Today I was fortunate enough to get some quality hands-on time with the new Apple laptops.
On the right is the 13" MacBook. The top plate, carved out of a block of aluminium is of course similar to the Air and the backlit keyboard is the same. It does feel very rigid and the whole top part is the same block of aluminium with just a plate screwed on underneath.
You need to remove that plate with a very small Philips screwdriver to install RAM.
The battery cover runs the full width and when it's removed the hard or solid state disk is fully exposed and can be removed with one screw.
A neat feature for public places is that when a Kensington lock is in place, the battery cover (and therefore disk cover) locks too.
The black surround on the shiny glass screen does look good as it does on the iMacs and iPhone, bring on the day when the range is consistent.
I have the Air with the shiny screen and don't have a problem with glare from it but I know some people do. The coating is polarised and absorbs some light, further the LED backlit screen goes brighter so I think this is more of a personal preference.
The trackpad is said to be glass but it has none of the characteristics of that material. It's matt, like before. The main difference is that Steve has removed one more button and the whole pad is hinged from the top edge so you click by pushing along the bottom, pretty much like you do now even though there's no separate button.
There is a preference where you can get a right click by tapping in the bottom right region (as well as the old two-finger tap).
To click and drag, it's best to continue to use a thumb to hold down the button and a finger to drag. Possible to use one finger for both but difficult.
The gestures, such as four fingers sweeping up to "clear the desktop" using expose work really well although I didn't like the four to the right app switching so much - it puts up the row of running app icons and then you have to point at the one you want.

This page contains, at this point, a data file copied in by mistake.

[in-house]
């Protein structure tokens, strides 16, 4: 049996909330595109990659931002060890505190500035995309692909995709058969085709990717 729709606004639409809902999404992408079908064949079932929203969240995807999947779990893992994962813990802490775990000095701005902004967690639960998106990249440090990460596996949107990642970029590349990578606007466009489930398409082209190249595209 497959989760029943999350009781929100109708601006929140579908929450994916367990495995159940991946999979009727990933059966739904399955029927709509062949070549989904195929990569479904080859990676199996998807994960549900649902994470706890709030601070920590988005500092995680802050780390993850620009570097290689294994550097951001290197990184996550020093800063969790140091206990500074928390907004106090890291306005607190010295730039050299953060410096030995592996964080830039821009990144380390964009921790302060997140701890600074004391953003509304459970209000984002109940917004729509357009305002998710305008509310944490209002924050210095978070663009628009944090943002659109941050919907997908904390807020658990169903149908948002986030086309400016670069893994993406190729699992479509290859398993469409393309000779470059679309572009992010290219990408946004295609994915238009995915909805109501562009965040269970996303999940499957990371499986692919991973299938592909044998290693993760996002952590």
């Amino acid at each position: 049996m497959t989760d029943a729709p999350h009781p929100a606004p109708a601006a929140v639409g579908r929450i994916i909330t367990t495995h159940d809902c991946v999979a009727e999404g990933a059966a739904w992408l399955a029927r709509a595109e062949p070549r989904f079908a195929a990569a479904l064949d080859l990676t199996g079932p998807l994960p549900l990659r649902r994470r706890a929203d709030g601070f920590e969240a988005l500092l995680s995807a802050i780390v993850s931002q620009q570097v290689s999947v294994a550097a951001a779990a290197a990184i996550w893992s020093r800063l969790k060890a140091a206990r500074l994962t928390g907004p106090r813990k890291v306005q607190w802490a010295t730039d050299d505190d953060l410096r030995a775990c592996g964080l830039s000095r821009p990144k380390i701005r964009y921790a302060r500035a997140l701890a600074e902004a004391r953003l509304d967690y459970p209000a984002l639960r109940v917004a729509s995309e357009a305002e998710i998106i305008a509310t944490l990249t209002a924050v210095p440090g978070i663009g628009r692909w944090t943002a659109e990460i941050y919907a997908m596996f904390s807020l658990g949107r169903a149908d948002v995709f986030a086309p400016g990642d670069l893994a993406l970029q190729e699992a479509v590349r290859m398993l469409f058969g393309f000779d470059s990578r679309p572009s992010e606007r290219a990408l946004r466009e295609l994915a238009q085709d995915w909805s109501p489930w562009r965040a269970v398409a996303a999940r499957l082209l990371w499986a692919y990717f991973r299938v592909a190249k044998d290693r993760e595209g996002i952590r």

I'm tired of all the different variations of Apple video connectors over the years so I was dismayed to see yet another one. Surely DVI was the standard to go with?
It turns out that the DVI spec hasn't adopted a small version suitable for laptops so Apple's version isn't used on anything else. DVI also doesn't have enough bandwidth for very large screens so Apple was forced to use two DVI ports.
Display Port is now a standard managed by VESA and the mini plug has been submitted for standardisation. Let's hope some others pick it up.
Interestingly Display Port can change the signals sent over it's pins so if you plug in a DVI adapter it actually sends DVI signals rather than doing any conversion.
This was a surprise as Apple was a member of the Blu-ray Disk Association. When I asked about this the explanation ran: you wouldn't want to watch a movie as it would be wasted on the small screen, and no one backs up that way anyhow - they all use Time Machine.
Maybe blu-ray has come too late and we'll all just download 50Gb movies from shops on the internet, no wait, we can't do that in Australia as our data runs out at 25Gb...
These new laptops are beautifully engineered, let's hope the graphics chipsets aren't buggy.
Oh, and isn't designer Jonny Ive presenting well. If El Jobso's blood pressure starts to fail he's my pick as a product unveiler.